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In Kindergarten: How come they listen to you and not me?

That’s a question kindergarten teachers get from exasperated parents all the time.

The truth is, when it comes to managing behaviour, teachers have some pretty big advantages over moms and dads: years of education and experience; the power of peer pressure (which explains why your kid refuses to put away his Lego at home but stands obediently in line with his classmates at school); and the fact that your kid’s teacher simply isn’t you, so he’s way less inclined to push the boundaries and buttons that come with familiarity.

Still, that doesn’t mean many kindergarten teachers’ strategies won’t work at home. We picked the brains of some of the most outstanding teachers across Canada to uncover their secrets and learn how parents can apply them. Some may take a little work upfront, but trust us when we say the payoff is worth it.



Parent challenge #1: My kid thinks he’s the boss and doesn’t take me seriously.

Teacher tactic: Establish authority early
It’s tempting to want to be buddies with your babies. But what’s most important at this age, says Candace Sprague, a primary teacher at Dr. John C. Wickwire Academy in Liverpool, NS, is that they understand who their leader is.

Great kindergarten teachers earn the respect of their students by setting the tone early and consistently. For Sprague, that means speaking firmly and clearly, and using strong body language to communicate confidence. “I’m not harsh, but I do speak with an assertive voice,” she says. She also clearly communicates boundaries, expectations and consequences from the get-go. “Be assertive,” she says. “You are the one guiding their lives. They’re looking to you for structure.”

Teacher tactic: Get on their level
Sharon Nielson, a kindergarten teacher at Lighthouse Christian Academy in Sylvan Lake, Alta., conducts all one-on-one conversations with her students at their eye level. “I’ve wrecked my knees, but it’s where you gain children’s respect,” she says. “If that means getting lower chairs, you get lower chairs.”

Parent challenge #2: My kid won’t take responsibility (or lies!) when he messes up.

Teacher tactic: Tell your kids about your mistakes
When Nielson was a kid, she got caught stealing from a store. It’s a story she shares with her students year after year. In fact, in more than two decades of teaching, she says being relatable has been one of her best tricks of the trade. “They cannot hear enough about when an adult they like does something wrong,” she says. “And they love being the ones to teach me why it was wrong.” Sharing your childhood wrongdoings with your kids (within reason) shows that everyone makes mistakes. They won’t think less of you, but they may share more about themselves, all while learning valuable lessons from your mistakes.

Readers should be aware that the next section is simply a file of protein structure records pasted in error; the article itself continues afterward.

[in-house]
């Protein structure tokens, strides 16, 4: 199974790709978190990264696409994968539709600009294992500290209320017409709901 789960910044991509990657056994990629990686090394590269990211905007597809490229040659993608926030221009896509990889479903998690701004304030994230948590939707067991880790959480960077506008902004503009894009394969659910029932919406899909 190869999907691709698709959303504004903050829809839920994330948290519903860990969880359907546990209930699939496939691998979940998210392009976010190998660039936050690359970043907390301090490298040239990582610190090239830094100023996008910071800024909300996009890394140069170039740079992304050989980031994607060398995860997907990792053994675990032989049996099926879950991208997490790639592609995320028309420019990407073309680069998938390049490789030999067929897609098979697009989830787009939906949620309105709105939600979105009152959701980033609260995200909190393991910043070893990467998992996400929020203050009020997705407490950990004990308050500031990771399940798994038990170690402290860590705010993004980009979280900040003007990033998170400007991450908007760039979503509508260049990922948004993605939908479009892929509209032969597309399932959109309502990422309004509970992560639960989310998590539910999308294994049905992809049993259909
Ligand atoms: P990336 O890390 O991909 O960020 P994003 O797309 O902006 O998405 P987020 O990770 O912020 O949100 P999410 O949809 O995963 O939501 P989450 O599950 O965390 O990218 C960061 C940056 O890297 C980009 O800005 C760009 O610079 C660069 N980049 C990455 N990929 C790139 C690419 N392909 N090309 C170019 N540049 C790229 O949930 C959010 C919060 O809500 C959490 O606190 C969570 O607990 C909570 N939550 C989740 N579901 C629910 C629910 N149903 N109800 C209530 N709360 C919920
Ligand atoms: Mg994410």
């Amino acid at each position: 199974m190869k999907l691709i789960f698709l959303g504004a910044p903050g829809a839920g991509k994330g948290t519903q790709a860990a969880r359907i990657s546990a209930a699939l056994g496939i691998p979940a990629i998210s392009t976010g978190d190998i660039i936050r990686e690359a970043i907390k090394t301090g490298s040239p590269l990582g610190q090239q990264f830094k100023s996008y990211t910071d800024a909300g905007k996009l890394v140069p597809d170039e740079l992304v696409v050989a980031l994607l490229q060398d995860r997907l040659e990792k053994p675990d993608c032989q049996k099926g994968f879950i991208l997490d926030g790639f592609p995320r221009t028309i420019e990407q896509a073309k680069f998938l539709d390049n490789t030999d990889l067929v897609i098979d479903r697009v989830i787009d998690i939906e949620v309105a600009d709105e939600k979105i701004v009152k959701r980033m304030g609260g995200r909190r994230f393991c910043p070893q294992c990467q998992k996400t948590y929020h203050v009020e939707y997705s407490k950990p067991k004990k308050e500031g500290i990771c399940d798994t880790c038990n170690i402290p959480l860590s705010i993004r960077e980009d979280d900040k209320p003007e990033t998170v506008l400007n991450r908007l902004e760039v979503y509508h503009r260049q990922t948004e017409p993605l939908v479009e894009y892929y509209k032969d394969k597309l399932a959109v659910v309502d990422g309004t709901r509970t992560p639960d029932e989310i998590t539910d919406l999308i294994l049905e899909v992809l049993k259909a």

Parent challenge #3: My kid throws a fit when she doesn’t get her way, and conflicts never end on a good note.

Teacher tactic: Don’t force a “sorry”
It might be tempting to insist your kid says “I’m sorry” when he snatches his older brother’s prized Pokémon card or trips over the baby after you’ve asked him not to run in the house, but Jillian Toombs, a Toronto kindergarten teacher at Morse Street Junior Public School, says that’s a mistake. “When you make kids apologize, they’re not getting the lesson behind it,” she says.

In her classroom, students go to a “talk it out” table, where they’re encouraged to get to the root of the problem on their own. With little supervision from her, they take turns airing their grievances and then work together to find a solution. Often, Toombs says, it will end in a much more authentic apology that comes from the kid and not from your request. It’s also a strategy that can be easily applied at home, say, at the kitchen table. Maybe your little guy was promised a turn with the card, but his older brother changed his mind, or perhaps he was trying to get your attention and felt ignored, hence the running.

Teacher tactic: Breathe first
When a kid is having a tantrum, self-awareness is tough. Before kids can manage conflict, says Sprague, they have to manage their bodies. She accomplishes this with a trick called the Turtle: Her students imagine tucking their heads into a shell, then they take deep breaths while “inside” to calm down and get more comfortable in their bodies. “Our main goal is to get them to stop and take a breath before reacting,” Sprague says. Another great self-regulation technique? Have your kid imagine she is breathing in flowers and then blowing out a candle.

Teacher tactic: Define THEIR emotions